Wednesday, November 5, 2008

Bulk Mail

I am becoming way to informed on bulk mail. One of my responsibilities is to mail out various materials to our parish from time to time. Specifically, a newsletter every 2 months, stewardship materials in November, sometimes invitations or something like that. This year we are also doing an increased offertory campaign, which means more mailing! But this week really tried my patience. I had to mail 3,650 pieces of mail, non profit bulk rate. I get it all assembled, with probably close to 20 people stuffing, labeling, and sealing envelopes. Then it goes into plastic trays and gets loaded into the parish van, since 25 trays do not fit into my little Honda. Off I go with our maintenance man driving and ready to help. We drive 30 minutes to the main post office and then proceed to label and put sleeves on all the trays, stack and count the trays, pay and leave. Wow. Now I was ready to get onto the next project.
But no, that was not the plan at all. At 4:15 I get a phone call, your mail is a "non-machinable" piece and must be bagged. I had no words. I stammer something, hang up and say a few not so holy things. Then I line up a friend to come with me to help bag the mail in the morning.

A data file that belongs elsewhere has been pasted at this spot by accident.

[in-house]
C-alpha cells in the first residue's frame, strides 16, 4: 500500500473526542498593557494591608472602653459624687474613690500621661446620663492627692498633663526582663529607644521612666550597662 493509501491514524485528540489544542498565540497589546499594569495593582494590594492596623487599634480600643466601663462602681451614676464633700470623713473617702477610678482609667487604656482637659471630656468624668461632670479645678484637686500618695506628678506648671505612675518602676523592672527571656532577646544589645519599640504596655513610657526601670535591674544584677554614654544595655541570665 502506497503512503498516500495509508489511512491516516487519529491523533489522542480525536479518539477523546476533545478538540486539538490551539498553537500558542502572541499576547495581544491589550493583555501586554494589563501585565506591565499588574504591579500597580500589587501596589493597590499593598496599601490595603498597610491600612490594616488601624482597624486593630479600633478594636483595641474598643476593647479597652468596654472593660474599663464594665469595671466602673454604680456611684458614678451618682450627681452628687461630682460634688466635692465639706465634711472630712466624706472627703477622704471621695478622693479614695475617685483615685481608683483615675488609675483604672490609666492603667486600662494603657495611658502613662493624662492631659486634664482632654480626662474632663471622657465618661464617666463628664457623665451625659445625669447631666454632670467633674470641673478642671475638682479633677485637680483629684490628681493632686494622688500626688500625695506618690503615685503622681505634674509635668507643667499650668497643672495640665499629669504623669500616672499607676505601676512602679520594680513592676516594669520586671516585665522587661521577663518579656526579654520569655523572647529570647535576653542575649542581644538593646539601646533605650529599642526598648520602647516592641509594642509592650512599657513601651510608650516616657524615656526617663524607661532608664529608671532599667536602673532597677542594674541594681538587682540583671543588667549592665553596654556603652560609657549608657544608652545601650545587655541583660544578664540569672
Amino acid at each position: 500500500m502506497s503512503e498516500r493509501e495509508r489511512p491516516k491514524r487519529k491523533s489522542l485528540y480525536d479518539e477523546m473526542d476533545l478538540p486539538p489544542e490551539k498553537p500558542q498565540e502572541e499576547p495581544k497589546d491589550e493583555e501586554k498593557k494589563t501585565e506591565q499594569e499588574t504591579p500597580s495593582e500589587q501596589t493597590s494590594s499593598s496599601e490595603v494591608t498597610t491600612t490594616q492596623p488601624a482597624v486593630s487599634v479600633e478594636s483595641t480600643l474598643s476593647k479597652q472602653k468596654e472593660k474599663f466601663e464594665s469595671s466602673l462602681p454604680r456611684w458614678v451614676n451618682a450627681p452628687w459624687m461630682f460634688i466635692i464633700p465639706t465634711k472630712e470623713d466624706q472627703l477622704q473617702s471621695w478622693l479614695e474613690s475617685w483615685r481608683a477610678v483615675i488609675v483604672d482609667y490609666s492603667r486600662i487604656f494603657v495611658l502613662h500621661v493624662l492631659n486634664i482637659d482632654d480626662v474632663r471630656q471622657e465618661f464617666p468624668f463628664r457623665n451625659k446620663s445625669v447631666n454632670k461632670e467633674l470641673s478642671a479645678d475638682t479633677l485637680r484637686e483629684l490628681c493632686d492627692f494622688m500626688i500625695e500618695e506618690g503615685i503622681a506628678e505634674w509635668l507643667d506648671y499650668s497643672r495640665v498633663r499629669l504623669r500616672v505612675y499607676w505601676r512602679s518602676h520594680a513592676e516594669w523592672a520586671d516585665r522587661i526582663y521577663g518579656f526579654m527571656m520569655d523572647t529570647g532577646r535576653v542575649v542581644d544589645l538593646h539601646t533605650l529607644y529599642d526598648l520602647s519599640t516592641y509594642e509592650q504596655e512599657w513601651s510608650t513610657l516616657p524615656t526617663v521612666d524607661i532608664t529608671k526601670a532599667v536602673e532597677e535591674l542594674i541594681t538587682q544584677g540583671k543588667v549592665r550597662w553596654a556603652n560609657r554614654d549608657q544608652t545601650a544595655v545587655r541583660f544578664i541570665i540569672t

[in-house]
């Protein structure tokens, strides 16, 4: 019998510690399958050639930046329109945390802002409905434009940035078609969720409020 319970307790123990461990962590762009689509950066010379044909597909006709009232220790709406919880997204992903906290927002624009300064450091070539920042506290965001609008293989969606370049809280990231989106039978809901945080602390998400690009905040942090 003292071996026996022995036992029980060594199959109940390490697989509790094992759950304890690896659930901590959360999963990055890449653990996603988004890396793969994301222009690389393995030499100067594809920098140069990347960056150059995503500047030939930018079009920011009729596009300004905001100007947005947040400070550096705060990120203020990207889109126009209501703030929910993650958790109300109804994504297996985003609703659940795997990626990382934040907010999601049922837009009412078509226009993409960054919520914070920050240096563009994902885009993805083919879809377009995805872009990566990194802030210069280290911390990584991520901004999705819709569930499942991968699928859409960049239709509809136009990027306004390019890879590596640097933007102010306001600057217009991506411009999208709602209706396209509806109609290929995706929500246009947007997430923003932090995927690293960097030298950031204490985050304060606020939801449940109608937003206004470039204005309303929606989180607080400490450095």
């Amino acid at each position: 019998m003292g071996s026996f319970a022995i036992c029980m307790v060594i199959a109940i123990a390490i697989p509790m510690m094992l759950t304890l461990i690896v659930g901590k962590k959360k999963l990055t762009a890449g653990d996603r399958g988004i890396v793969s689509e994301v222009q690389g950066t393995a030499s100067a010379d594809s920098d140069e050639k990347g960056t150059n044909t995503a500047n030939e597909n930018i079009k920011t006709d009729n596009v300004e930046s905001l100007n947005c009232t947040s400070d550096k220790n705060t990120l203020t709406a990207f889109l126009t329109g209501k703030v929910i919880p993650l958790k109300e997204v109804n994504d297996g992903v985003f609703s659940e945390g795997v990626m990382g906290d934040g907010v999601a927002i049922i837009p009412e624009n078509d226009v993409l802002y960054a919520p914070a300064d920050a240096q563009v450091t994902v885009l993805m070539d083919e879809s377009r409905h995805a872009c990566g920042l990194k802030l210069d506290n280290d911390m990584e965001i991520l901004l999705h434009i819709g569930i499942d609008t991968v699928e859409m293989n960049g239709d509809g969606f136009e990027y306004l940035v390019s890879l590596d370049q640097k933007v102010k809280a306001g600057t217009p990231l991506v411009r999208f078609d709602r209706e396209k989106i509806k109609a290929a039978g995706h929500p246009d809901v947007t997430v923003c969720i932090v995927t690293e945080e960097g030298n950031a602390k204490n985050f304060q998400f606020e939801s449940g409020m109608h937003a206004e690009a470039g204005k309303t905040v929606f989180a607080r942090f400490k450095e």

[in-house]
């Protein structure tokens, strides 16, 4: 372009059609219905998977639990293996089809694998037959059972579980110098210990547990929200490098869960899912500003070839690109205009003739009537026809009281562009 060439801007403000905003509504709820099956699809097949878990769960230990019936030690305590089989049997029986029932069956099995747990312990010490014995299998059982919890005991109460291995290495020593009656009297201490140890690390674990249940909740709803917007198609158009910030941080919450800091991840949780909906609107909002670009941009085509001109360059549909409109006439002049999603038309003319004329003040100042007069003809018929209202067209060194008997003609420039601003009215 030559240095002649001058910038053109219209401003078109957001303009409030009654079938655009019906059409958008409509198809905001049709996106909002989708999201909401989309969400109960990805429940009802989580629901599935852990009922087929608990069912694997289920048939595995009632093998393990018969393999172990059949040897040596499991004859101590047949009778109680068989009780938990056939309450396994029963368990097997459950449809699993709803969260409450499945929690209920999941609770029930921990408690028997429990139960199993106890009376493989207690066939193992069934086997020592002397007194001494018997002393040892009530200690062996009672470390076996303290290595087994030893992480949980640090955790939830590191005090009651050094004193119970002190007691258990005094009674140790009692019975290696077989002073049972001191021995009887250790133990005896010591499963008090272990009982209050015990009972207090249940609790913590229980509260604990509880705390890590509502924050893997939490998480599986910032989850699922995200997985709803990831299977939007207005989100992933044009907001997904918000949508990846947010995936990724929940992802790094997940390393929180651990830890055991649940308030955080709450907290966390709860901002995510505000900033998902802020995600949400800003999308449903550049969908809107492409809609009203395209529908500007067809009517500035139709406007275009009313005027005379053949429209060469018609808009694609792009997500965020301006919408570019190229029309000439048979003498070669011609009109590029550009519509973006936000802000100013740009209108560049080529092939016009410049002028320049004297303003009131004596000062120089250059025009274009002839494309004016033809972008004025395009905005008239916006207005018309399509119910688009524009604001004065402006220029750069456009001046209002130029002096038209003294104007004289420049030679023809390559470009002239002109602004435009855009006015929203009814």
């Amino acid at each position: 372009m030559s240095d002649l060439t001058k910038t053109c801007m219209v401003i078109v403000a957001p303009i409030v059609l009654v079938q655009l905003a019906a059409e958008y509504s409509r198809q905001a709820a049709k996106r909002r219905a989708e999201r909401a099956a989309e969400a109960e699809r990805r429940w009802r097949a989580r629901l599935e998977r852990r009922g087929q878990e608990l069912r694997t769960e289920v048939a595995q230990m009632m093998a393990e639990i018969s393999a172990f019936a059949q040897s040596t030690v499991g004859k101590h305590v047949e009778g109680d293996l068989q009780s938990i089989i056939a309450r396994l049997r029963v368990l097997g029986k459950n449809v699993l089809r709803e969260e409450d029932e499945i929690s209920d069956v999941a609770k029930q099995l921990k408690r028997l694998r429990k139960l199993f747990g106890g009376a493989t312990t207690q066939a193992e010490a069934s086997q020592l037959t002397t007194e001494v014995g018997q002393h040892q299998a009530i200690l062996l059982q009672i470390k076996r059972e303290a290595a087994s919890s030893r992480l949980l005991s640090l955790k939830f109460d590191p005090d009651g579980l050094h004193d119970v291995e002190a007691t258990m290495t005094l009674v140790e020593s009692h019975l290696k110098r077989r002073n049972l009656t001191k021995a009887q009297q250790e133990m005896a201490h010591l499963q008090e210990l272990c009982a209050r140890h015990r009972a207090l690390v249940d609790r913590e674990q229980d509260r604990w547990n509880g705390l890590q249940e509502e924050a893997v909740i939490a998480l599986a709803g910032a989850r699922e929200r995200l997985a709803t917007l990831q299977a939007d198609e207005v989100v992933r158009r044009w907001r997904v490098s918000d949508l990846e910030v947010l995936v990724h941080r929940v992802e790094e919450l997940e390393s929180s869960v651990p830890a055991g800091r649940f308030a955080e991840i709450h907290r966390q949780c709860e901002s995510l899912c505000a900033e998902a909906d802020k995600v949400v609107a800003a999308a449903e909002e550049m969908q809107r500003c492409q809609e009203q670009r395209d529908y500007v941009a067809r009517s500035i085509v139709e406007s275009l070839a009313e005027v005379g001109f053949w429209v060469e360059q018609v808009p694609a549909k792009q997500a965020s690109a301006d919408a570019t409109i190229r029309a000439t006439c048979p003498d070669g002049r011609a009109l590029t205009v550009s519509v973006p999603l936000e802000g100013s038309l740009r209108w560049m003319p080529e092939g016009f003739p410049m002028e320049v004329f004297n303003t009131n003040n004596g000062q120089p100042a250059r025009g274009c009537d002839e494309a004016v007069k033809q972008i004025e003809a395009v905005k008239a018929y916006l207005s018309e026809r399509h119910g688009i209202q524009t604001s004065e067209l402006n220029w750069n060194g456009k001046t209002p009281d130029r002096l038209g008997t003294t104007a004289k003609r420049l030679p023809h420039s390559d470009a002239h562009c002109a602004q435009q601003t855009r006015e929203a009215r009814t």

In between I have a major computer program glitch that I must take care of or the liturgical ministers schedules will not get done. So, I take care of that in the morning and then off we go. Stay with me now.
I get to the post office and the nice lady who told me the wrong things yesterday is going to help me again. This takes a long time, help from the other clerk, and then finally a phone conversation with the supervisor. I am then told, "well, you have some work to do, but not too much. You need to sort the mail into sacks by ZIP CODE!!!!!!!!!!" At that point I again have no words. (If you know me personally, I am sure you are in disbelief, I am really never without words.) Thank God, yes really, my dear friend is there and so we proceed for the next 2 and 1/2 hours to sort and bag the mail into sacks, label them and load them into a cart. After washing our very, very dirty hands we left and went to a late lunch, which my pastor (aka my boss) treated us to, though he is not aware of it yet.
Okay, that's it, NOT!
I get back to the office and a woman shows up with a box of 100 envelopes she is just getting back to me. I really wanted to throw them all away, but instead drove back down to the main post office, this time with my husband and get them into the mail before 6:00 so they can be mailed with the rest of the pieces. Guess who helped me? Yep, the same woman.
That's it. The parishioners better appreciate this ministry booklet and take the time to fill out the commitment cards.
Can you say "mailing house?"

2 comments:

husband John said...

and it's Saturday, the mailman has come and gone, and we still haven't received this letter in the mail

deanna said...

It's like there is a pox on this particular item!